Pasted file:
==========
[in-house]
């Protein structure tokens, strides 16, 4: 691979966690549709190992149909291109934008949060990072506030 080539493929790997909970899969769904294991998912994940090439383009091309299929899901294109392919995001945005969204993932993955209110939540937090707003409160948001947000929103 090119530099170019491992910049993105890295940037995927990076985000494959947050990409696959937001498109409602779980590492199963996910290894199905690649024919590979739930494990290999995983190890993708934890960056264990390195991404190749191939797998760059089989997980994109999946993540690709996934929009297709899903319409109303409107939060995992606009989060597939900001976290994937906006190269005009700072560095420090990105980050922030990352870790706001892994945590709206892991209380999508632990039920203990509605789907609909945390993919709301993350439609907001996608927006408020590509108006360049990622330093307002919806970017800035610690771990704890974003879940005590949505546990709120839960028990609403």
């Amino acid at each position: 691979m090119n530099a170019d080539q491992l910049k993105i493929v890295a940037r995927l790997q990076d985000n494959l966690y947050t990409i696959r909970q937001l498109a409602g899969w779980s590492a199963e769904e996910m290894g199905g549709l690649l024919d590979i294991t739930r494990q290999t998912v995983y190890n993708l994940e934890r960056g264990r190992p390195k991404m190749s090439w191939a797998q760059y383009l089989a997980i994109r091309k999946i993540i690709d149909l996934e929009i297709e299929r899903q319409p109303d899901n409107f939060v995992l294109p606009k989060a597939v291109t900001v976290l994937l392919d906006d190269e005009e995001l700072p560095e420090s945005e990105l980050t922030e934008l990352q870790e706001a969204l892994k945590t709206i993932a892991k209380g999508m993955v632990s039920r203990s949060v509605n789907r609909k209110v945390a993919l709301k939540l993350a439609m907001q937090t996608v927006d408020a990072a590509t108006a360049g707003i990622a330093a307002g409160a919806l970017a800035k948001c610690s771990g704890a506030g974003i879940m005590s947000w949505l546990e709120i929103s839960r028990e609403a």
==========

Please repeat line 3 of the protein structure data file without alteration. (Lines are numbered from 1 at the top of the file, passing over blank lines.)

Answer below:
């Amino acid at each position: 691979m090119n530099a170019d080539q491992l910049k993105i493929v890295a940037r995927l790997q990076d985000n494959l966690y947050t990409i696959r909970q937001l498109a409602g899969w779980s590492a199963e769904e996910m290894g199905g549709l690649l024919d590979i294991t739930r494990q290999t998912v995983y190890n993708l994940e934890r960056g264990r190992p390195k991404m190749s090439w191939a797998q760059y383009l089989a997980i994109r091309k999946i993540i690709d149909l996934e929009i297709e299929r899903q319409p109303d899901n409107f939060v995992l294109p606009k989060a597939v291109t900001v976290l994937l392919d906006d190269e005009e995001l700072p560095e420090s945005e990105l980050t922030e934008l990352q870790e706001a969204l892994k945590t709206i993932a892991k209380g999508m993955v632990s039920r203990s949060v509605n789907r609909k209110v945390a993919l709301k939540l993350a439609m907001q937090t996608v927006d408020a990072a590509t108006a360049g707003i990622a330093a307002g409160a919806l970017a800035k948001c610690s771990g704890a506030g974003i879940m005590s947000w949505l546990e709120i929103s839960r028990e609403a």